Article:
Although college instructors are often envied for having tenure, high salaries and sweet benefits packages – not to mention summer vacations – those benefits are for tenured professors, who account for less than one-fourth of all faculty nationwide.
More than 50 percent of college teaching staffs are made up of adjuncts, but only a masochist could envy them.
Assigned only one or two classes per term with no guarantee of any assignment, they have no benefits, little respect and pathetic pay. They are the Dixie cups of higher education: plentiful, cheap and disposable.
Holding advanced degrees in their academic fields, adjuncts carry out the same teaching responsibilities as full-time faculty: preparation, lecturing, grading, etc. Their labor is bought on the cheap while colleges spend extravagantly on ever-more-luxurious campuses, new technology and burgeoning bureaucracies.
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This month, two adjunct history instructors at Modesto Junior College – Paul Muncy and Monique Vallance – took the unusual step of writing public resignation letters in hopes of drawing attention to the hardships and second-class status endured by part-time instructors.
Muncy considers teaching his calling, but during his four years as an adjunct he lived eight months without electricity, six months without heat or hot water, and more than a few days without food. For three months, he slept in his car.
He wants Yosemite Community College District trustees to understand how difficult it is for adjuncts to afford basic necessities. Twenty-five percent of adjuncts receive food stamps, Medicaid or other income assistance, according to a recent UC Berkeley study.
On paper, part-timers make good salaries. MJC’s starting rate is $46 per hour, and experienced adjuncts with doctorates can earn $75. But the hourly rate is a mirage. Adjuncts are paid only for scheduled class time. The many hours of preparing, grading and interacting with students outside the classroom don’t count and aren’t paid.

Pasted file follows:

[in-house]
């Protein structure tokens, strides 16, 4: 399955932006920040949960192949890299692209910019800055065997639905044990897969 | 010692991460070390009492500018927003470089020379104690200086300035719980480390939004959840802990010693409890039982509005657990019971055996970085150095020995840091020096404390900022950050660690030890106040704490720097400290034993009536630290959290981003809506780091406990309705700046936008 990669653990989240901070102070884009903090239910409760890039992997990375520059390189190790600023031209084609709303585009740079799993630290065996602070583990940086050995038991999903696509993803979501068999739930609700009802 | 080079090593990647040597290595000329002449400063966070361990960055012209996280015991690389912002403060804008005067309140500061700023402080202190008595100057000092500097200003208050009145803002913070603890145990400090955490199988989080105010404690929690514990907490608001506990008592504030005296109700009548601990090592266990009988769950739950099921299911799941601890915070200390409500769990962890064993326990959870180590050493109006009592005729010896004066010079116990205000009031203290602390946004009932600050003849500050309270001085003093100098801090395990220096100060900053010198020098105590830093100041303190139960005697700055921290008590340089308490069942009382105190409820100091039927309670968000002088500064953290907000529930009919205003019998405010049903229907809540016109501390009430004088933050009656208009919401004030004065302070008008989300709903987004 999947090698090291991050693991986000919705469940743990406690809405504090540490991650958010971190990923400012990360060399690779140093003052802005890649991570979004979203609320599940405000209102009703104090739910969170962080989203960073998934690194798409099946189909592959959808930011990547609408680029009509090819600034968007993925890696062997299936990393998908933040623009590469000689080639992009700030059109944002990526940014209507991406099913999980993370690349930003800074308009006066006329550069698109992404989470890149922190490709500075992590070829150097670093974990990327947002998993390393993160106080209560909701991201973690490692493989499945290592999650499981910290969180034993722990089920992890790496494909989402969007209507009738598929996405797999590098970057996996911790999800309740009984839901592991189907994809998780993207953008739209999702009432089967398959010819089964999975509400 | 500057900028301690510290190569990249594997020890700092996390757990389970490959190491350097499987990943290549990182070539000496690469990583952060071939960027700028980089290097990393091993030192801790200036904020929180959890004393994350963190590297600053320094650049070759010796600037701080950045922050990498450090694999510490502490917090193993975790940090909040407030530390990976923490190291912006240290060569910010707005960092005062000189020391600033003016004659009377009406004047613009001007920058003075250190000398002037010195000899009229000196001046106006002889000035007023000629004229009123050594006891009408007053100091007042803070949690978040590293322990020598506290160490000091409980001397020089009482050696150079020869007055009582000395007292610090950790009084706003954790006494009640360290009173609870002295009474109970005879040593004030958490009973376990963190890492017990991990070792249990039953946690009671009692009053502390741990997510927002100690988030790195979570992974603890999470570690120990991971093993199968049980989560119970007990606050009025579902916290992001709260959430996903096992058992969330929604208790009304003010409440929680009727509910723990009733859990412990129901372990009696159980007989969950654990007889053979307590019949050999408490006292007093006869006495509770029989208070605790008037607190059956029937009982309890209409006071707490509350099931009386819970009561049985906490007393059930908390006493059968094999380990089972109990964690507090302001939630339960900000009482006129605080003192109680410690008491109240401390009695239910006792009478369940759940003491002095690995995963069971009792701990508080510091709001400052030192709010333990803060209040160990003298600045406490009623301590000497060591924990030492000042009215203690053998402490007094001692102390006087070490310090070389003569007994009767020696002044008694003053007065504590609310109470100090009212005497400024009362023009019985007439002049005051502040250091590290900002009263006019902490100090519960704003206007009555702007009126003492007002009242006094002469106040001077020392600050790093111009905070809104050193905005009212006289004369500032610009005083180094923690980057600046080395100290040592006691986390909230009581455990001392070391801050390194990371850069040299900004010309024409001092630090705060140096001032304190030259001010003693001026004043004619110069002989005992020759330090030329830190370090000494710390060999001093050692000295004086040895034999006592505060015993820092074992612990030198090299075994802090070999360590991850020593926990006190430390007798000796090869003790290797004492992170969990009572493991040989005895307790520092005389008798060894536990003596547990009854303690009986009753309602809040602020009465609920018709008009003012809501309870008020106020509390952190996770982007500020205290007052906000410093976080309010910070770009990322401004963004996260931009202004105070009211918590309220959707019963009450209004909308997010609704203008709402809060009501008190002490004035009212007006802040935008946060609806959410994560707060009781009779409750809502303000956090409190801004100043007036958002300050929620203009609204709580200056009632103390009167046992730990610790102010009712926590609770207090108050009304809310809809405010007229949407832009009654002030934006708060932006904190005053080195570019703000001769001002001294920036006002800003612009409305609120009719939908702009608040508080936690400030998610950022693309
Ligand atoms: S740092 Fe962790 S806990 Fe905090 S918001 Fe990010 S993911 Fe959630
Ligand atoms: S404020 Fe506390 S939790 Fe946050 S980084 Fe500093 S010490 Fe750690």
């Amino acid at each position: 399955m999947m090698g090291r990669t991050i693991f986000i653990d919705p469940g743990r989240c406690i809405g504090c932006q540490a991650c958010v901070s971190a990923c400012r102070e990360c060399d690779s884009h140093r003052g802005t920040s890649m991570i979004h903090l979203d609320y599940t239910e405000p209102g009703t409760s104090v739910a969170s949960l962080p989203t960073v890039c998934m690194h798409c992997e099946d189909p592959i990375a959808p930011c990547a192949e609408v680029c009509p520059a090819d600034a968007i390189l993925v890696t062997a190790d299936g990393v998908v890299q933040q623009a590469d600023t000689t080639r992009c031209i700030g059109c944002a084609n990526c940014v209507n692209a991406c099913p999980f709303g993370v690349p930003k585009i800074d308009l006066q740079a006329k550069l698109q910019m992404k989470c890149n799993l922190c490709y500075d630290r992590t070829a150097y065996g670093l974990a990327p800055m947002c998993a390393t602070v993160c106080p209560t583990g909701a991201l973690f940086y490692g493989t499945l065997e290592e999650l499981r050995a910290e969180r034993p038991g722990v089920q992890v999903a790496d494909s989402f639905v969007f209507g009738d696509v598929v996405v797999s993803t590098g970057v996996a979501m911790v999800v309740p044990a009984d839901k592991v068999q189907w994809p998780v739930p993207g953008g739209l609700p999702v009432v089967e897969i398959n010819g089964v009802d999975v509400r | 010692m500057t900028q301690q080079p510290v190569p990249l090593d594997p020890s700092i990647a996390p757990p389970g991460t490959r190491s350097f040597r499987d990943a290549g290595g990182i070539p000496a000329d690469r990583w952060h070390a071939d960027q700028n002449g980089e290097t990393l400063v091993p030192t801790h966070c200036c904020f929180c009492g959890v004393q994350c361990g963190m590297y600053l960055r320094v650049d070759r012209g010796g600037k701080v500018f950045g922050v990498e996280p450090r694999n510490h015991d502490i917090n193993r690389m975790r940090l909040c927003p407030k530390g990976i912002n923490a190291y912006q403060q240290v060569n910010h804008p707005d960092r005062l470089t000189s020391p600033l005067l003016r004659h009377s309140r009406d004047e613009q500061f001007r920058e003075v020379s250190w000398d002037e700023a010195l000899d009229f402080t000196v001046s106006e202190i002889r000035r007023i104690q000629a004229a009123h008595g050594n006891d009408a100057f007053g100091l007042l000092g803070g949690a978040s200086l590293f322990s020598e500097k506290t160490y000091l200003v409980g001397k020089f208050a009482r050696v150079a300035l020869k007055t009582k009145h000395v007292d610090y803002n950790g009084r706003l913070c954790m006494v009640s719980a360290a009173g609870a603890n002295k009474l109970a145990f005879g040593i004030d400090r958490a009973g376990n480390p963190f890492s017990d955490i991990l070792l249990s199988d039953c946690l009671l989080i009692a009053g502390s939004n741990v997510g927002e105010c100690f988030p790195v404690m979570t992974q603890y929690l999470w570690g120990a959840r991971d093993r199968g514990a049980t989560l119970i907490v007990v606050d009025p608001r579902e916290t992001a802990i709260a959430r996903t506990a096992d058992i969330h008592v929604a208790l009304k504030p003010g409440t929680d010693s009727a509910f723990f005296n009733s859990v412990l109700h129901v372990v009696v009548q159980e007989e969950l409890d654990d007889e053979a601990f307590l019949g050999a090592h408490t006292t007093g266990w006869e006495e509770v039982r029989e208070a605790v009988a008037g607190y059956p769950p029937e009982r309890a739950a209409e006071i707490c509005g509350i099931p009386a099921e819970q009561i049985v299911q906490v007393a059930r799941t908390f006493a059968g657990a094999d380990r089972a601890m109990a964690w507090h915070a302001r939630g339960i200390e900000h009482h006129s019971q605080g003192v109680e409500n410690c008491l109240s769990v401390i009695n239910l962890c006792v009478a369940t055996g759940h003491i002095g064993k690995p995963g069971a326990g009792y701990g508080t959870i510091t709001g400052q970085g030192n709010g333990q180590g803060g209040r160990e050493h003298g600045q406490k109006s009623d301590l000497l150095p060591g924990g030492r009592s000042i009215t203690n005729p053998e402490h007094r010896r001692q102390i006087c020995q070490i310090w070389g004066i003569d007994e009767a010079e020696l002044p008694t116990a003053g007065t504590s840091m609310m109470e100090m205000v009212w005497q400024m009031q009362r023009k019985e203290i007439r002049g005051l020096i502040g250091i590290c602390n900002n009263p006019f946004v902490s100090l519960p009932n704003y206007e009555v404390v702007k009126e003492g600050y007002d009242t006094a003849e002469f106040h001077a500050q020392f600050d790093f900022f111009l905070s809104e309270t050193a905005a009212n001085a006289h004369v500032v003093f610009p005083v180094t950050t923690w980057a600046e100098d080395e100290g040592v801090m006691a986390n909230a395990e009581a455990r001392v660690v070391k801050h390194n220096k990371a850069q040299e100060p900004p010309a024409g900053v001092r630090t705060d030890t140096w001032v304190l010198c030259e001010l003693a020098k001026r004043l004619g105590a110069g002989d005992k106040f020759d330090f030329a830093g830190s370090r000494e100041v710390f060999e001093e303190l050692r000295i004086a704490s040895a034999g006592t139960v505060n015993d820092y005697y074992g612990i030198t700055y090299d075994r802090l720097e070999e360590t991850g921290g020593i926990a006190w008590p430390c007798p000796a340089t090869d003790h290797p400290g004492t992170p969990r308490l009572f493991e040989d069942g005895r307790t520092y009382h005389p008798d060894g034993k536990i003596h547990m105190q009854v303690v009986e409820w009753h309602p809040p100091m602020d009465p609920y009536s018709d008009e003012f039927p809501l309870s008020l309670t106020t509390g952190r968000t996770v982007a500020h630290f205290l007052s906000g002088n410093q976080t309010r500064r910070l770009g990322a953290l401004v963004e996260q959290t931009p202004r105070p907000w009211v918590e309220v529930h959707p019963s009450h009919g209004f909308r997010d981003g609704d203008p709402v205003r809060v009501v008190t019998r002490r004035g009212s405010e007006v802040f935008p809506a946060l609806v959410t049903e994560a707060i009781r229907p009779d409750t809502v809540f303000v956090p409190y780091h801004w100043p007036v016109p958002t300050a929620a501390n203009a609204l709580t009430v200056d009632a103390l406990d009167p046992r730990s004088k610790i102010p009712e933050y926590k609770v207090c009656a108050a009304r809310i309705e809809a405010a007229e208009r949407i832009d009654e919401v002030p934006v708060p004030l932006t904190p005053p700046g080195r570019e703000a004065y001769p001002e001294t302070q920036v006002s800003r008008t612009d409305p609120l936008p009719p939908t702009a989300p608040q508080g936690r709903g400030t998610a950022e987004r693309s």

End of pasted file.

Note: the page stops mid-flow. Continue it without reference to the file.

Muncy counted his anyway, and then calculated his actual hourly wage: $8.20 to $9.84.
Put into context, a food services technician (the Yosemite district’s lowest-paid classified position) makes $12.39 an hour. The message is clear, writes Muncy: The college “values the service of administrators, administrative support specialists, custodians, (and) groundskeepers ... vastly more than it values ... half of its faculty.”
It’s hard to miss that message. I’m also an adjunct instructor, and if I were paid at my adjunct rate for a full teaching load of 15 units per semester I would earn $26,200 per year – or less than the benefits package alone for more than 450 Yosemite district employees. An instructor at the same salary step on the full-time schedule earns $52,747, plus another $25,000 to $32,000 in benefits. The most experienced with doctorates earn nearly $99,500, plus benefits, according to www.TransparentCalifornia.com.
It’s a swell deal for the Yosemite college district because there is no disparity in funding from the state, which pays colleges the same for each student who takes a class, regardless of who teaches – an adjunct or a fully tenured professor.
Why do adjuncts do it? With freshly minted advanced degrees, those who don’t land coveted full-time positions face a dilemma. They can give up college teaching, or – lured by the possibility of eventual full-time employment – persist as adjuncts. Many cobble together full-time loads (at part-time wages) by becoming “freeway fliers,” commuting between Modesto, Merced, Delta or Las Positas in Livermore.
Very few ever become full-time faculty. Instead, most burn out, demoralized victims of an academic bait-and-switch scheme.
Muncy’s frustration is shared by Vallance, who has a doctorate and has taught at Modesto Junior College since 2007. She was the Yosemite Faculty Association adjunct representative for four years and quickly learned the deck is stacked. The association’s semester dues are steep, so almost all adjuncts pay only the mandatory $20 that provides representation – but no voting rights.
High dues aside, freeway fliers have little time for advocacy, and even less appetite for it. Most adjuncts won’t publicly complain about their treatment because they fear being branded as “troublemakers,” knowing that future classes could vanish along with any hope of a full-time position. Vallance says she got “numerous emails and phone calls from adjuncts with questions they were too scared to ask anyone else.”
Their fear of retaliation is not unfounded: As one MJC administrator explained to a colleague, adjuncts “have no job rights and have no right to due process.”
Since returning to college teaching after a decade of focus on home schooling and volunteer work, I’ve been shocked by the struggles of colleagues trying to survive on what they earn, and the callous ease with which colleges discard them. Because my husband is a tenured professor, I’m not dependent on my adjunct pay to survive, and I’ve got little to lose by drawing attention to the disparity between full-time and part-time instructors.
Meanwhile, the newly created dean of equity and student learning has just been hired at a six-figure salary to ensure “student equity.” Apparently, some equities are more equal than others.
Leslie Beggs writes occasionally for The Bee and serves as an equal rights commissioner for Stanislaus County.